North Carolina (N.C. Gen. Stat. § 18B-1104) – 25,000 barrels
    Utah (Utah Code Ann. § 32B-11-503) – 60,000 barrels
    Wisconsin (Wis. Stat. § 125.29; Wis. Stat. § 125.295) – 1,000 barrels
    Wyoming (Wyo. Stat. § 12-2-201; Wyo. Stat. § 12-4-412; Wyo. Stat. § 12-5-401) – 15,000 barrels

  5. David Page says:

    Requiring microbreweries to pick one distributor and stick with them is ludicrous. If smaller breweries do choose to begin distributing their products, this law seems to allow distributors to lure them in with the illusion of competitive pricing only to take advantage of the power they have over the brewers once they have been selected. Additionally, with 2700 breweries competing for their services, I’m sure the 1000 distributors would have no shortage of customers if the law was done away with. I agree with Kyle Harshbarger. Deregulate this industry and let laissez faire economics do what they do best.

  6. Bishal M Ojah says:

    Beer is a restricted commodity .i.e. there are various compliances such as legal drinking age, retail licences, etc which must be followed by all consumers and retailers. Because of this franchise rule, it is easy for law enforcing agencies to keep a check on retailers and prevent unauthorised sale of beer to underage and uphold other laws regarding alcohol. Also because of single supplier, products in the market are easily traceable and hence brewers can be made accountable for any quality issue. Thus it prevents quality compromise of the products.
    As far as competition and prices are concerned, multiple distributorship has the potential of reducing prices but beer is commodity which has very high turnaround and so it the quality of beer which defines its sale and not price, competition or size of the brewery.

  7. Murilo Siqueira says:

    If the idea of the law was to protect the distributors, it doesn’t seen to be very efficient, since the number of distributors fell from 5,000 to just 1,000. However, in my own country experience, if you still want to protect distributors, it must be enforced that a brewery has to use this channel, otherwise they will just try to integrate their distribution systems. AB InBev has one of the most efficient sales/distribution operations in Brazil, and they were able to increase overall profit by increasing sales and improving transportation efficiency by almost 25% in the past years, by vertically integrating distribution.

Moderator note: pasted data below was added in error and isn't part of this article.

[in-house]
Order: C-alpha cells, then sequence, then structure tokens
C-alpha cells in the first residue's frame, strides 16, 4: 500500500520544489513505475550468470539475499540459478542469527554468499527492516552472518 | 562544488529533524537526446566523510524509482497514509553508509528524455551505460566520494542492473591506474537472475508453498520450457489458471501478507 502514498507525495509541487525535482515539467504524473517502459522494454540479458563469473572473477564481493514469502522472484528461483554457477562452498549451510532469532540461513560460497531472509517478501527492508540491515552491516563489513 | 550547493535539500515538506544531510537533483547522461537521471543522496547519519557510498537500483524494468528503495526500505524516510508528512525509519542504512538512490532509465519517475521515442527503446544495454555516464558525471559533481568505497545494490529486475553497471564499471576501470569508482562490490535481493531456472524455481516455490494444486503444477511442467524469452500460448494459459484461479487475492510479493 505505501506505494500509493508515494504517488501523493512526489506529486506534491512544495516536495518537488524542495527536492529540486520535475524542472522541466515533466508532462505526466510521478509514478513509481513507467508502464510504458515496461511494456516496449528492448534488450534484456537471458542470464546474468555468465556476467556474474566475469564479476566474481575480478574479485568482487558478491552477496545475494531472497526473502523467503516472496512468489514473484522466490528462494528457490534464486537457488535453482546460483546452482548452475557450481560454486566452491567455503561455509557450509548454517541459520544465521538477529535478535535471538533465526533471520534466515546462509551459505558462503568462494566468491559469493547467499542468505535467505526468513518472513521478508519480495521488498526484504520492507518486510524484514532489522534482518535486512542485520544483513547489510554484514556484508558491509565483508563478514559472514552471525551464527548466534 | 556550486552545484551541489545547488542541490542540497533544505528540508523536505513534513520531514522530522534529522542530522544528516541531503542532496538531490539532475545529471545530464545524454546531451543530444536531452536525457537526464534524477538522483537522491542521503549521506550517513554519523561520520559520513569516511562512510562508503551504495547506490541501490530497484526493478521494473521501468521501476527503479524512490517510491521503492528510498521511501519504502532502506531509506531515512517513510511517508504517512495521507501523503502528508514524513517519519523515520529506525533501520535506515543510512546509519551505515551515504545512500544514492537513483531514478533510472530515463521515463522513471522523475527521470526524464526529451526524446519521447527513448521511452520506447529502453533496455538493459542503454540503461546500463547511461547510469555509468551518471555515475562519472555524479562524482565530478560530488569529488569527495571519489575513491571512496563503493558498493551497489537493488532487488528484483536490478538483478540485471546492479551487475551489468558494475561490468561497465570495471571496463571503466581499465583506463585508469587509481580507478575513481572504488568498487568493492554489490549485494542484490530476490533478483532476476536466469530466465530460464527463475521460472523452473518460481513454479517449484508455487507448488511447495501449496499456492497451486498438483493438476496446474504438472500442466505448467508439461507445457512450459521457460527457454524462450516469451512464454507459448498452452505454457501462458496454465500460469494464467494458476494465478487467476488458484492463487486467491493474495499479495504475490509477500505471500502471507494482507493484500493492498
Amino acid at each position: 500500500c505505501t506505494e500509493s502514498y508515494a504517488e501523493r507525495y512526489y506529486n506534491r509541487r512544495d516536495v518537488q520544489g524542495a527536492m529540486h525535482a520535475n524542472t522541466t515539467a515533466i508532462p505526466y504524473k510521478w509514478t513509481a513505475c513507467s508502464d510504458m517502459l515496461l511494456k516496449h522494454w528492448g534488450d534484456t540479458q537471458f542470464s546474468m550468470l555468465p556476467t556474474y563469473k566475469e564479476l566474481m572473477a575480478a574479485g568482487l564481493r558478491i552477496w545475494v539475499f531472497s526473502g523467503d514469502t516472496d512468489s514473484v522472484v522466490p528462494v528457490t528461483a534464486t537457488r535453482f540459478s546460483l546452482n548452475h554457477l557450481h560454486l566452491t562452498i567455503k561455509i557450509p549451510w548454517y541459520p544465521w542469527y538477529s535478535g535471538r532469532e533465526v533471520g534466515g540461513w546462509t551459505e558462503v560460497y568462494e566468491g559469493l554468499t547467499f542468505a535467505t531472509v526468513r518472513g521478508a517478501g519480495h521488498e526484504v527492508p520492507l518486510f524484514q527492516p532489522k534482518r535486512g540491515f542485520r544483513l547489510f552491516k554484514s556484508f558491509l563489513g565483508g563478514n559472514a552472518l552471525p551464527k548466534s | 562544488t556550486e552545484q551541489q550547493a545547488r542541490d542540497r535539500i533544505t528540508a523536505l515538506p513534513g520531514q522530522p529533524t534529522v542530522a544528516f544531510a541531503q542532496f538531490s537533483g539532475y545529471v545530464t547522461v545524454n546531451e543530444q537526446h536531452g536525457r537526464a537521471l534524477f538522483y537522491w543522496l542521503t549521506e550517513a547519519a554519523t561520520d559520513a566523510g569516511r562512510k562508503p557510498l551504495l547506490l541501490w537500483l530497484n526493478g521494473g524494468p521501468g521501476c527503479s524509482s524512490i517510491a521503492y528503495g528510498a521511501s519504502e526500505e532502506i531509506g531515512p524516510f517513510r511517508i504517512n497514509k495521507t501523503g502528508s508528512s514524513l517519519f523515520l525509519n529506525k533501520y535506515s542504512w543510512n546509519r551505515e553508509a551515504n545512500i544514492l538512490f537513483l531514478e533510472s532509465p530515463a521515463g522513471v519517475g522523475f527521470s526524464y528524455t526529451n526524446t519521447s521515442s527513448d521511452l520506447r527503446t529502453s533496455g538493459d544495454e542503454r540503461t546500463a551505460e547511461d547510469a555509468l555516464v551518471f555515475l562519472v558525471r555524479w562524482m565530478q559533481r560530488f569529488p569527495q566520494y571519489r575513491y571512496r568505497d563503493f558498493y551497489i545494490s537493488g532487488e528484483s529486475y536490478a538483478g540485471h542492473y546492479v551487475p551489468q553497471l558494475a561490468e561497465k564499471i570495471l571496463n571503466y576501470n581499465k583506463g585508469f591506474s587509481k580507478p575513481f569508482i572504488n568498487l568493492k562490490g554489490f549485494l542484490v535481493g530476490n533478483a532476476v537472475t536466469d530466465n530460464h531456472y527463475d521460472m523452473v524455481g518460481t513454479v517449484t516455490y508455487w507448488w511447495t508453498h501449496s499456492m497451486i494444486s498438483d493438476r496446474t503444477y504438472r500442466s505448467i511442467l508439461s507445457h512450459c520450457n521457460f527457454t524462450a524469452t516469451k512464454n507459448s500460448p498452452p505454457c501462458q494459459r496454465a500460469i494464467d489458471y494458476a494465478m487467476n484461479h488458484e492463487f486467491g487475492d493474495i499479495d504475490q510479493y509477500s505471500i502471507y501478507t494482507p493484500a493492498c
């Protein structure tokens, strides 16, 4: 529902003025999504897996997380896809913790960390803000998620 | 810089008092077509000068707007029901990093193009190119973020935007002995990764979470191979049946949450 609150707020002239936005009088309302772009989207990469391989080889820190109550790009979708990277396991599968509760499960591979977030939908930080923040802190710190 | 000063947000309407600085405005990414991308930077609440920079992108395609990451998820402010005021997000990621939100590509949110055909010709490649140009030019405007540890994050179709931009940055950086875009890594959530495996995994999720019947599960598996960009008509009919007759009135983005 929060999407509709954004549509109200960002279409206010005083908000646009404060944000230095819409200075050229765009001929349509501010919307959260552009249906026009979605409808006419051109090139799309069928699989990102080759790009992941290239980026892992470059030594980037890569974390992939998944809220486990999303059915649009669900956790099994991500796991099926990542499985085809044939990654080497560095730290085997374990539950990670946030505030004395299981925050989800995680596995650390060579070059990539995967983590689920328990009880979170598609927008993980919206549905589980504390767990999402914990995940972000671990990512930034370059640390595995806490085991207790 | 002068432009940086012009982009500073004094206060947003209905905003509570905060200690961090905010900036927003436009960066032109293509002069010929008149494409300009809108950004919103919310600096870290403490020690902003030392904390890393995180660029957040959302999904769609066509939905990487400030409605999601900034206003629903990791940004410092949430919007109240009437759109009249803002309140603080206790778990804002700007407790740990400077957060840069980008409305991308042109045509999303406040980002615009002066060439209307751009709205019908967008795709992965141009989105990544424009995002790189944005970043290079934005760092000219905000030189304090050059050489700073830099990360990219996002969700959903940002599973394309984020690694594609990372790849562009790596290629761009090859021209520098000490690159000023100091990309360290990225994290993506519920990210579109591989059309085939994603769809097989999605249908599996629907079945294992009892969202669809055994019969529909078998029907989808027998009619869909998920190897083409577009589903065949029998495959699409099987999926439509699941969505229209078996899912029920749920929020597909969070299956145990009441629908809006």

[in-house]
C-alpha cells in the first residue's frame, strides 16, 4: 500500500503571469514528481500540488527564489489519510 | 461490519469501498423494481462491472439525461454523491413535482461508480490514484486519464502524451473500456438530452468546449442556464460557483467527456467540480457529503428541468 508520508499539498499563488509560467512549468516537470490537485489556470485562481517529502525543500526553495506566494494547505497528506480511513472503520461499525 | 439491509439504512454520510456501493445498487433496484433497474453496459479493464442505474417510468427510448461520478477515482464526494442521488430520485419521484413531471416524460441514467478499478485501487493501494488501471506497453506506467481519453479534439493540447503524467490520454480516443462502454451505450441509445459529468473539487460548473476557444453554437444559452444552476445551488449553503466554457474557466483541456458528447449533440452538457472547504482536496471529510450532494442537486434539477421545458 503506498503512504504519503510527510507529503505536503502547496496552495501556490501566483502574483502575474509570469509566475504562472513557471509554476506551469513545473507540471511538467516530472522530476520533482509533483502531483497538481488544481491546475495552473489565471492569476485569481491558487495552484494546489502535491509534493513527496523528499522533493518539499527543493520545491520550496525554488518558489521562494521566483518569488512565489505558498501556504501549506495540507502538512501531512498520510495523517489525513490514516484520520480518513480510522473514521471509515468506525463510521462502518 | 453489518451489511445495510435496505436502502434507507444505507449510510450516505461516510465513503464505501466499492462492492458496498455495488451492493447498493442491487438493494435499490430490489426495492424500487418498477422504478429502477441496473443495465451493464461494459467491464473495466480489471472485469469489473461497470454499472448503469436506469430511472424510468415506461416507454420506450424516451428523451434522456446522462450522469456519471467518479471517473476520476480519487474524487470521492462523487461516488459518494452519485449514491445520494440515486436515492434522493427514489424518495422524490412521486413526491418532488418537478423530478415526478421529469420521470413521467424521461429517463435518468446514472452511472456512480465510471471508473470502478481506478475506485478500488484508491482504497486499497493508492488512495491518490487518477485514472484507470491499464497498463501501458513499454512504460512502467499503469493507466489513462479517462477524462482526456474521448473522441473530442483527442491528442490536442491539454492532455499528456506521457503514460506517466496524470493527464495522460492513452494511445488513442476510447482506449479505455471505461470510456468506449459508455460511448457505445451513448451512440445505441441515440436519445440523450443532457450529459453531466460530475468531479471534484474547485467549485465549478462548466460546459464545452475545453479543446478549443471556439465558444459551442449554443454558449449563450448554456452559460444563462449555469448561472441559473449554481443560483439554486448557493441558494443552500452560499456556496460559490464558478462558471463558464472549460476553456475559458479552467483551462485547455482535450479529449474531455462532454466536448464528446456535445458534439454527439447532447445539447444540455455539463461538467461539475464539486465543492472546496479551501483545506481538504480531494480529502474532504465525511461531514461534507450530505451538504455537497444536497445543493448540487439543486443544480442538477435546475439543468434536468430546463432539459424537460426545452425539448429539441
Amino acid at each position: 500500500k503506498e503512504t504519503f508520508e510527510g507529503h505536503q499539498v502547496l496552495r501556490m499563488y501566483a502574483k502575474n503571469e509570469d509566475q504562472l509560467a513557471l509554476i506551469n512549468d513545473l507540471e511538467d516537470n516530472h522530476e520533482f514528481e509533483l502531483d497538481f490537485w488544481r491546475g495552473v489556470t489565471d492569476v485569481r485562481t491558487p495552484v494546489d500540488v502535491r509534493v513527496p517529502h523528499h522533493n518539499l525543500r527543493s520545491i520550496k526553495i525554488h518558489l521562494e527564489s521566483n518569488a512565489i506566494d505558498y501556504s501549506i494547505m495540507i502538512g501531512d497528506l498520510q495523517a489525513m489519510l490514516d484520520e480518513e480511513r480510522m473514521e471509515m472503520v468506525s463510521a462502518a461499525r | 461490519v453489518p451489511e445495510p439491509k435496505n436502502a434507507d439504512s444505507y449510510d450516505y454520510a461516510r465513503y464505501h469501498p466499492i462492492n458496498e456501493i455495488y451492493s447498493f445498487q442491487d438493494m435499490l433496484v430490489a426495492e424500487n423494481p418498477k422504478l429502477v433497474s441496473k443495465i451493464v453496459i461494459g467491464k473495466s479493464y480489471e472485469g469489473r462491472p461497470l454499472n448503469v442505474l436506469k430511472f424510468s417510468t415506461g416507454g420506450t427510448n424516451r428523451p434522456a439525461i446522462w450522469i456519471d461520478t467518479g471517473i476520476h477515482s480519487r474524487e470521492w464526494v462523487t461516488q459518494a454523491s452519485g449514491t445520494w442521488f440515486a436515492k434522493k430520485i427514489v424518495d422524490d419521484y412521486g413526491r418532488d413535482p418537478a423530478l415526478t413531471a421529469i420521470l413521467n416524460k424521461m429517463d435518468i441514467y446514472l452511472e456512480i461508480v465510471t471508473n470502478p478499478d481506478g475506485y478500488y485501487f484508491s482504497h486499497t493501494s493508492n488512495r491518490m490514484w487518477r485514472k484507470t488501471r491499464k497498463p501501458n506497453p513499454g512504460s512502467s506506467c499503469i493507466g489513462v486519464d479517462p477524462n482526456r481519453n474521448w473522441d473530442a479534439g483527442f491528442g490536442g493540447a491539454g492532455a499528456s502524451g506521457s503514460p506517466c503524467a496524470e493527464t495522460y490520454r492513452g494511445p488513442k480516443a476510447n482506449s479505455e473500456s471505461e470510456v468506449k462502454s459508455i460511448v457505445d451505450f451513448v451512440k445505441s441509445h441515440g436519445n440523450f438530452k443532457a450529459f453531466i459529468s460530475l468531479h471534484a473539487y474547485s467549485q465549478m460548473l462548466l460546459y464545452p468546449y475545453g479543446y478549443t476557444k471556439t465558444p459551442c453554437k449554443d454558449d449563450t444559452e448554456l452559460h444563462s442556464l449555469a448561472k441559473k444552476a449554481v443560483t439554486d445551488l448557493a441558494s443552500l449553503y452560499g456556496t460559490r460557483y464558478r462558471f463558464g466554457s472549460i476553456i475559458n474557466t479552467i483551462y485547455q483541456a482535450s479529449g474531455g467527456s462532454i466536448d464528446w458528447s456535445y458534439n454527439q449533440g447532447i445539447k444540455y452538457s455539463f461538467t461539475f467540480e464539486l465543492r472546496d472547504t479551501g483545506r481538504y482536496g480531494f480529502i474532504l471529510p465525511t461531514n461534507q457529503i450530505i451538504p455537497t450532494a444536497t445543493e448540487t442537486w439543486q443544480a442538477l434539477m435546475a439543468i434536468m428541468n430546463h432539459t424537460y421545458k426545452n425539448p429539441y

For big companies, it may be easier to integrate, because they have a broader view of the entire market, and by integrating, it doesn’t mean hurting the distribution market. In most of the cases on integration, the company usually acquire the distribution channel and its expertise, then modifying it to fit its purposes.
    I think the smaller breweries would benefit the most of having a outsourced distribution channel, since the distributor would have much more knowledge on this segment, being able to provide useful insights on the small brewery opportunities of expansion etc., leaving it to the brewery to focus on its core business.
    Said that, it is not expected that small/local breweries would compete against huge players like those quoted by Bryan (which already have the advantages of economics of scale and its own channels), but to focus on niche and local markets.

  8. Nikhil says:

    When we take a decision of abolishing a law or making a change in law we look at its impact on each and every stakeholder.As per the data from America’s Beer Distributor [] the beer distribution industry provides the employment to 135,000 solid jobs with good benefits to people who live in their communities .These distributors sometimes fund the brewery to scale the business and also ensures the infrastructure, capital and personnel small brewers need to reach a wide network of retailers.So the law needs some tweaking instead.It should give more freedom to small breweries to seek alternate distribution solutions.In Indian beer industry context the craft beer industry is emerging and many of the breweries are distributing the beer through their own restaurant chains and by partnering with other restaurants.The problem in USA is large number of breweries and limited distributors.One of the solution small breweries should adopt is to make alliances and make a distribution channel of their own.Single small breweries lack capability to scale the business to different geographies.So the law should actually be tweaked in terms making this process easy.Also small breweries should have certain relaxations(ensuring fair trade practices) on off boarding and on boarding distributor channel.

  9. Nathan Lowe says:

    I feel that the most effective approach would be to eliminate this law entirely because of the increased overall competition in this distribution market. The law was created at a time when the distributors were quite plentiful, and the small handful of brewers had a considerable amount of the bargaining power. However, since the number of brewers exploded and there are only 20% of the original distributors left in this market, the balance of competition has become much more balanced. Without this law, breweries would be able to pair with the distributor that best meets their needs and ability to pay for distribution, as the balance of small to large brewers is most likely similar to the balance of small to large distributors.